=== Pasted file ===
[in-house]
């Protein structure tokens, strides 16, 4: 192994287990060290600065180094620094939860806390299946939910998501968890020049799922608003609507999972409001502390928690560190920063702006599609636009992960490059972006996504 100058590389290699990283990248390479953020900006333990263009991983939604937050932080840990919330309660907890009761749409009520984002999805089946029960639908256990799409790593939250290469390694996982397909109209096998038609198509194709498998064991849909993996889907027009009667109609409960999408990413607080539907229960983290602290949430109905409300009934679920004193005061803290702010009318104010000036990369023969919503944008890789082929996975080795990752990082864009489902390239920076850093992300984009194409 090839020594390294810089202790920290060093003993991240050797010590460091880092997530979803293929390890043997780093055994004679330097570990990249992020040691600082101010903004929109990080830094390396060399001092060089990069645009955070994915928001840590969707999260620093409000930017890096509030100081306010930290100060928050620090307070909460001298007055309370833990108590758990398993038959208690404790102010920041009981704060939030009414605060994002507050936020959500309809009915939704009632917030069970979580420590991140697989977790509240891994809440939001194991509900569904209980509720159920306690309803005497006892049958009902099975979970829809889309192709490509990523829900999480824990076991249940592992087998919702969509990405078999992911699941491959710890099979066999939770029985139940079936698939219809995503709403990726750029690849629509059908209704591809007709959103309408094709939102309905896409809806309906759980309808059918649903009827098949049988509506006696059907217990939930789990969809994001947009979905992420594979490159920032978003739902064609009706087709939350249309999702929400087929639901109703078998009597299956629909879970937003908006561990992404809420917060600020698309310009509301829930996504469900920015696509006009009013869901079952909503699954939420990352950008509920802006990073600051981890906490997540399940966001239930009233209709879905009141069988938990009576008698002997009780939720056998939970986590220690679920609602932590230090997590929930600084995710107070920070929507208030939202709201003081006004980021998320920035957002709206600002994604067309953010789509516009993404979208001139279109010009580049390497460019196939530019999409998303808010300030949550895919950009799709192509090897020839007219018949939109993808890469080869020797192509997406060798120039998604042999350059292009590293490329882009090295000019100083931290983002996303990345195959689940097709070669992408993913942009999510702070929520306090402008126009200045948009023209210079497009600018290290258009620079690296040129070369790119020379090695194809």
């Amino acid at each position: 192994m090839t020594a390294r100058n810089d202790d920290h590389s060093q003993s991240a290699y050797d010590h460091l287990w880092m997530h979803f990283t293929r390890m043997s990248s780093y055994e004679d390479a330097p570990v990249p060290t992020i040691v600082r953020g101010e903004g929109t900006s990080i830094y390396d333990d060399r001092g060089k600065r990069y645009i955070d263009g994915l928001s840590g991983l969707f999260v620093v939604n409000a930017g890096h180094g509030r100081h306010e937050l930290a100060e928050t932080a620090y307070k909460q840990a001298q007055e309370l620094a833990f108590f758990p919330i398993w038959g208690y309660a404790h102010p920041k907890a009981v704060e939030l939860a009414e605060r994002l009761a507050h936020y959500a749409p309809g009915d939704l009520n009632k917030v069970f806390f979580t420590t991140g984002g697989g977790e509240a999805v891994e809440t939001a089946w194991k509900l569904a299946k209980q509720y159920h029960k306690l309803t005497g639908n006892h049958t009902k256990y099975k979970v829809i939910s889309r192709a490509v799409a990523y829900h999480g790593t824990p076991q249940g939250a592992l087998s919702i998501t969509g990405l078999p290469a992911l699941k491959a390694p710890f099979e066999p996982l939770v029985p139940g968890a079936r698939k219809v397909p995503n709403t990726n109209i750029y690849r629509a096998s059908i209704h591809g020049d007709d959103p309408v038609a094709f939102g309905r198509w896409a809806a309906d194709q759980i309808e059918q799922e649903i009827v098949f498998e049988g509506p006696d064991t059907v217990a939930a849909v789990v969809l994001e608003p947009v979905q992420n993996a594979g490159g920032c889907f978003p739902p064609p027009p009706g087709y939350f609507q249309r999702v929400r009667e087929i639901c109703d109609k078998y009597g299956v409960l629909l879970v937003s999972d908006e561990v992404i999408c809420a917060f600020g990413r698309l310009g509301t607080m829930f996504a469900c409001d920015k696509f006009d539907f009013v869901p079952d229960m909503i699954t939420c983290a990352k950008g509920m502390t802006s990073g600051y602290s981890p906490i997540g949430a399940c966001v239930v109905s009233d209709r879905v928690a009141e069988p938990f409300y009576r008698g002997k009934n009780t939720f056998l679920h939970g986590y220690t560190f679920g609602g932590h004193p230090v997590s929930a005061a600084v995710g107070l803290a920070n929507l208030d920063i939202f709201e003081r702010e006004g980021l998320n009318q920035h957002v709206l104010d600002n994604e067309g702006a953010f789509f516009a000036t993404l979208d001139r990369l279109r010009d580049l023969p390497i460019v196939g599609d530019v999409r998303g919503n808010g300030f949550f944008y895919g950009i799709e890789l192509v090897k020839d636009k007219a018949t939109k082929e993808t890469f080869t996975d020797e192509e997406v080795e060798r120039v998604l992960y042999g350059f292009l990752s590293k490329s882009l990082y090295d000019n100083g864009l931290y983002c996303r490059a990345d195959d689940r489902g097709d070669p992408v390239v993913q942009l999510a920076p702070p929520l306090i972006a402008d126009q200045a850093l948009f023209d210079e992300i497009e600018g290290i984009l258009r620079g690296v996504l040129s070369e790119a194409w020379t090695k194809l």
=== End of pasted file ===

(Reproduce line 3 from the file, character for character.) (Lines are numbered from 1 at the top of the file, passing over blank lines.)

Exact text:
């Amino acid at each position: 192994m090839t020594a390294r100058n810089d202790d920290h590389s060093q003993s991240a290699y050797d010590h460091l287990w880092m997530h979803f990283t293929r390890m043997s990248s780093y055994e004679d390479a330097p570990v990249p060290t992020i040691v600082r953020g101010e903004g929109t900006s990080i830094y390396d333990d060399r001092g060089k600065r990069y645009i955070d263009g994915l928001s840590g991983l969707f999260v620093v939604n409000a930017g890096h180094g509030r100081h306010e937050l930290a100060e928050t932080a620090y307070k909460q840990a001298q007055e309370l620094a833990f108590f758990p919330i398993w038959g208690y309660a404790h102010p920041k907890a009981v704060e939030l939860a009414e605060r994002l009761a507050h936020y959500a749409p309809g009915d939704l009520n009632k917030v069970f806390f979580t420590t991140g984002g697989g977790e509240a999805v891994e809440t939001a089946w194991k509900l569904a299946k209980q509720y159920h029960k306690l309803t005497g639908n006892h049958t009902k256990y099975k979970v829809i939910s889309r192709a490509v799409a990523y829900h999480g790593t824990p076991q249940g939250a592992l087998s919702i998501t969509g990405l078999p290469a992911l699941k491959a390694p710890f099979e066999p996982l939770v029985p139940g968890a079936r698939k219809v397909p995503n709403t990726n109209i750029y690849r629509a096998s059908i209704h591809g020049d007709d959103p309408v038609a094709f939102g309905r198509w896409a809806a309906d194709q759980i309808e059918q799922e649903i009827v098949f498998e049988g509506p006696d064991t059907v217990a939930a849909v789990v969809l994001e608003p947009v979905q992420n993996a594979g490159g920032c889907f978003p739902p064609p027009p009706g087709y939350f609507q249309r999702v929400r009667e087929i639901c109703d109609k078998y009597g299956v409960l629909l879970v937003s999972d908006e561990v992404i999408c809420a917060f600020g990413r698309l310009g509301t607080m829930f996504a469900c409001d920015k696509f006009d539907f009013v869901p079952d229960m909503i699954t939420c983290a990352k950008g509920m502390t802006s990073g600051y602290s981890p906490i997540g949430a399940c966001v239930v109905s009233d209709r879905v928690a009141e069988p938990f409300y009576r008698g002997k009934n009780t939720f056998l679920h939970g986590y220690t560190f679920g609602g932590h004193p230090v997590s929930a005061a600084v995710g107070l803290a920070n929507l208030d920063i939202f709201e003081r702010e006004g980021l998320n009318q920035h957002v709206l104010d600002n994604e067309g702006a953010f789509f516009a000036t993404l979208d001139r990369l279109r010009d580049l023969p390497i460019v196939g599609d530019v999409r998303g919503n808010g300030f949550f944008y895919g950009i799709e890789l192509v090897k020839d636009k007219a018949t939109k082929e993808t890469f080869t996975d020797e192509e997406v080795e060798r120039v998604l992960y042999g350059f292009l990752s590293k490329s882009l990082y090295d000019n100083g864009l931290y983002c996303r490059a990345d195959d689940r489902g097709d070669p992408v390239v993913q942009l999510a920076p702070p929520l306090i972006a402008d126009q200045a850093l948009f023209d210079e992300i497009e600018g290290i984009l258009r620079g690296v996504l040129s070369e790119a194409w020379t090695k194809l």